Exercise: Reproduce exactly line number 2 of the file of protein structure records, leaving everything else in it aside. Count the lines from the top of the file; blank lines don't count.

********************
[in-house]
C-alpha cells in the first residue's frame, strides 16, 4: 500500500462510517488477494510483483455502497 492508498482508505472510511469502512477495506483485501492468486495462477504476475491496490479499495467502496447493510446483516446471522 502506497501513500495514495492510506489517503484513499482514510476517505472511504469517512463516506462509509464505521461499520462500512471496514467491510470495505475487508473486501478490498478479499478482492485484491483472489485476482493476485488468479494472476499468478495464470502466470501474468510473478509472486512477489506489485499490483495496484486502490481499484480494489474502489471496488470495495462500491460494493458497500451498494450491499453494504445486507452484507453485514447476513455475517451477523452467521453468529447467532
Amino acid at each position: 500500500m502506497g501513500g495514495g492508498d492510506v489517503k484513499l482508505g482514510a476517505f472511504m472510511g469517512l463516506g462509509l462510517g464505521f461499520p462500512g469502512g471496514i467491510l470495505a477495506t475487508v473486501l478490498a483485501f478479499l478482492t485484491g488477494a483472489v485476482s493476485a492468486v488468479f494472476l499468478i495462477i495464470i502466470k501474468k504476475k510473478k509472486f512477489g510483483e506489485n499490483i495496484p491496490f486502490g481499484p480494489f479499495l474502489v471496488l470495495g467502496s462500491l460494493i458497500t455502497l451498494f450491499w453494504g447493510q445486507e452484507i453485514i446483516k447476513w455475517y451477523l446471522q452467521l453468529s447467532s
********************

C-alpha cells in the first residue's frame, strides 16, 4: 500500500462510517488477494510483483455502497 492508498482508505472510511469502512477495506483485501492468486495462477504476475491496490479499495467502496447493510446483516446471522 502506497501513500495514495492510506489517503484513499482514510476517505472511504469517512463516506462509509464505521461499520462500512471496514467491510470495505475487508473486501478490498478479499478482492485484491483472489485476482493476485488468479494472476499468478495464470502466470501474468510473478509472486512477489506489485499490483495496484486502490481499484480494489474502489471496488470495495462500491460494493458497500451498494450491499453494504445486507452484507453485514447476513455475517451477523452467521453468529447467532